# Choices of descriptive statistics

We can represent the counts of qualitative data with either tables, bar graphs, or pie charts. Each has its advantages. Tables explicitly list the numbers of items, bar graphs make it easier to compare the relative size of categories (it is easier to judge the height of a bar than the angle of a wedge), pie charts emphasize the relative frequency. Even when one has decided on the vehicle to display the data, there are decisions to be made: should frequencies (raw count) or relative frequencies be recorded? How should the rows of a table or bars or wedges be ordered? Recall that tables and bar charts can also be used for information which is not count data which represents parts of a whole.

Quantititative data may be displayed with either a stem-and-leaf plot, a histogram, or a boxplot. The stem-and-leaf plot retains all the original information, a histogram may present a better picture of the shape of the distribution because it is not constrained by the decimal structure of the data, a boxplot explicitly displays the maximum, minimum, and three quartiles (including the median) which may be of interest.

The mean and median are the two most common measures of location. The mean is defined using the values of all the data, while the median ignores the degree to which extreme individuals are extreme. One can recover the total weight of a population from the mean if one knows the population size, but the median is less affected by misrecorded data or an aberrant individual. If one is using the mean as a measure of location, the standard deviation is generally used as a measure of spread because it is defined using the mean. If the median is used as a measure of location, the interquartile range (Q3 - Q1) is generally used as a measure of spread, since the median is Q2. Recall that z-scores are defined based on distance from the mean, while the 50th percentile is the median.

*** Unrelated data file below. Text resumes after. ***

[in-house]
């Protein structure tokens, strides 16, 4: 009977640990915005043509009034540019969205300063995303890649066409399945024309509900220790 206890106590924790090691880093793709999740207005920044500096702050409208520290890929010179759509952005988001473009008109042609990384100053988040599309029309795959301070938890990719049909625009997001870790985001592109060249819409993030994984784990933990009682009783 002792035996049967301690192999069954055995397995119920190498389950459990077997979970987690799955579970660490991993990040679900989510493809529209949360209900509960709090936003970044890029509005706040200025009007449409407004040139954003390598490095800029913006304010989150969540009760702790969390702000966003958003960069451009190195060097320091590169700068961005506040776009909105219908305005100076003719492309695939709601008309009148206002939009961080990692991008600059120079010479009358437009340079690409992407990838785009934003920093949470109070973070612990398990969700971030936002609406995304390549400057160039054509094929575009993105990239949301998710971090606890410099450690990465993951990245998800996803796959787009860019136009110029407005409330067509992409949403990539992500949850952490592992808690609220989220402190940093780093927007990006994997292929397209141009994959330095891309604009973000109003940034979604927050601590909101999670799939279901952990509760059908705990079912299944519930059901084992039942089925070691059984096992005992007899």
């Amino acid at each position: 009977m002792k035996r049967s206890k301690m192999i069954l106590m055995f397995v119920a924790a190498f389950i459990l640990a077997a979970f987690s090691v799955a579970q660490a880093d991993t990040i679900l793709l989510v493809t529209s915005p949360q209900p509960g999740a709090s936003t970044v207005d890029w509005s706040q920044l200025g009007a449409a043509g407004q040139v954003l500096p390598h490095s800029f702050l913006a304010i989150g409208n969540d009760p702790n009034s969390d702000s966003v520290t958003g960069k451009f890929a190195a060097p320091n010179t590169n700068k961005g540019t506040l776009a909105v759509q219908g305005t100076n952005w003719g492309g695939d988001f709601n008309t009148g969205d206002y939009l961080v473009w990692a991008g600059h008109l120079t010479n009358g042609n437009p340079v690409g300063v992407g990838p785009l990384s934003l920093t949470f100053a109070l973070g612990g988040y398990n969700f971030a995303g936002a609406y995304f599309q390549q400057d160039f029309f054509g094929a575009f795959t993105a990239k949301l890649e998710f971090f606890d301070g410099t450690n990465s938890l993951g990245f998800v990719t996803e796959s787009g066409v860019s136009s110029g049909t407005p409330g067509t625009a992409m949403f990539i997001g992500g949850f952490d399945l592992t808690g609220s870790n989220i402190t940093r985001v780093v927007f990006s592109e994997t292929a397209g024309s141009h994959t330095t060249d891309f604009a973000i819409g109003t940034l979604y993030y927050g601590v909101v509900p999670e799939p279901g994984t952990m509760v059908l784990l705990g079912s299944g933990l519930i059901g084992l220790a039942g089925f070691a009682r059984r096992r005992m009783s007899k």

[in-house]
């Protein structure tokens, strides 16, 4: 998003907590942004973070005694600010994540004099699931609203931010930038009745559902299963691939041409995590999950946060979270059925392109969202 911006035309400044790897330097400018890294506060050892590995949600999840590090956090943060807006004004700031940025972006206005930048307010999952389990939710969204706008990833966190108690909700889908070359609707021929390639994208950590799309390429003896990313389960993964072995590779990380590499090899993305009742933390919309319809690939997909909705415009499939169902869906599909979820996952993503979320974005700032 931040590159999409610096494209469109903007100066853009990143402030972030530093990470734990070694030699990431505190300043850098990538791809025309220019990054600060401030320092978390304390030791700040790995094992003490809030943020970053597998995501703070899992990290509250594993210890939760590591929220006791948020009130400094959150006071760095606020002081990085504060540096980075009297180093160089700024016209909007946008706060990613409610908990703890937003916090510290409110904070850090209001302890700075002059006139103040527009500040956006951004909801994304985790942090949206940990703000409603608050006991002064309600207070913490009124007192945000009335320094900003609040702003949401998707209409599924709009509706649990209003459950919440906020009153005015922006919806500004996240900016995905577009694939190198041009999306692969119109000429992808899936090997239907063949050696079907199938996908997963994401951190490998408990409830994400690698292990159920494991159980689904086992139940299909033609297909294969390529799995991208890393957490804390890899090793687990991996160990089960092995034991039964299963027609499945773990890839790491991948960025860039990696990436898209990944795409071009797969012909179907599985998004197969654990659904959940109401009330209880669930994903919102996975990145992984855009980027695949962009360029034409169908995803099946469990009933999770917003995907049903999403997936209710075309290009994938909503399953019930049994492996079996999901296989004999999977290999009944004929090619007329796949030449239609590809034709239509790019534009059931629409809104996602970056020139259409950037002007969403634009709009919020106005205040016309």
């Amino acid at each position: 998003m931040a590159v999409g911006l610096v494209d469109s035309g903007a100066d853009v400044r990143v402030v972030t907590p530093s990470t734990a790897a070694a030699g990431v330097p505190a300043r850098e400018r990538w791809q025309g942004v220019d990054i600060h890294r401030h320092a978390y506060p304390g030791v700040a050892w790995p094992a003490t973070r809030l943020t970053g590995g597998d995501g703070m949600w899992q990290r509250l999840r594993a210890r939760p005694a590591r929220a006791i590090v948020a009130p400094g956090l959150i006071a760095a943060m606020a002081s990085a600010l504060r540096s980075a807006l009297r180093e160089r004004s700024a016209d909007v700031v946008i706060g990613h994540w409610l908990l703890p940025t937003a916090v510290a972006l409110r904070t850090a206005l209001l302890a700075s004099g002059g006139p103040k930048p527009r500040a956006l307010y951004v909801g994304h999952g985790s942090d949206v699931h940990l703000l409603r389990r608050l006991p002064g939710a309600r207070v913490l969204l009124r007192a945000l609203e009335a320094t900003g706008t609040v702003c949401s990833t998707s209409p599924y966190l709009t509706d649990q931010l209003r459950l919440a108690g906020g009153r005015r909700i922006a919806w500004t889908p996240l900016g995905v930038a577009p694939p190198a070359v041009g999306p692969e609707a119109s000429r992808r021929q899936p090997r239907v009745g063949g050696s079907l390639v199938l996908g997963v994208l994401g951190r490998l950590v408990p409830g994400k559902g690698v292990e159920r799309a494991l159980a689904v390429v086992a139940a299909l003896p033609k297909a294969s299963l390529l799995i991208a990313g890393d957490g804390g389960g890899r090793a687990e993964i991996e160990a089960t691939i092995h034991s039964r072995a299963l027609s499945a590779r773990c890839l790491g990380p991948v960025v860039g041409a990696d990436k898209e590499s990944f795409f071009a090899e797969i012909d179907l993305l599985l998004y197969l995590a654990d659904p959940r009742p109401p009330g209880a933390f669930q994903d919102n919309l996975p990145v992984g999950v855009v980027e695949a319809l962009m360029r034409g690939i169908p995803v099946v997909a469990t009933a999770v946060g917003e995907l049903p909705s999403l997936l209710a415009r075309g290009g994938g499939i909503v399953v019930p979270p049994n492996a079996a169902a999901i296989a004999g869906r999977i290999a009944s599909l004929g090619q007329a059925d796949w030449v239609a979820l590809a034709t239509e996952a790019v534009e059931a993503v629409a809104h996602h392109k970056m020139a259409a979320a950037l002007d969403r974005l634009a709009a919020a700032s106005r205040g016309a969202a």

Exercise: What is the essence of the data set of weights in pounds: 188.5, 183.0, 194.0, 185.0, 214.0, 203.5, 186.0, 178.5, 109.0,
186.0, 184.5, 204.0, 184.5, 195.5, 202.5, 174.0, 183.0, 109.5?
What graphical presentation or summary statistics would you use to convey that essence?

How do summary statistics (mean, median, range, standard deviation) change if you change from inches to feet? from degreees Fahrenheit to degrees Celcius? One can easily verify from the definitions that if you add a number to all the data (e.g., give everybody a $100 bonus), the measures of location will change by that amount, but the measures of spread will not. However, if you mulitply all the data by a constant (e.g., convert weights from pounds to kilograms), both the measures of location and measures of spread will change by that factor (the variance will change by the square of that factor). There is a measure of spread which is independent of units called the coefficient of variation (or relative risk). The coefficient of variation is defined as the standard deviation divided by the mean; since both the standard deviation and mean change by the same factor when one convertsfrom pounds to kilograms, the ratio remains the same.

**Competencies:**Calculate the interquartile range and coefficient of variation for the class weights.

**Reflection:**

**Challenge:**

May 2002

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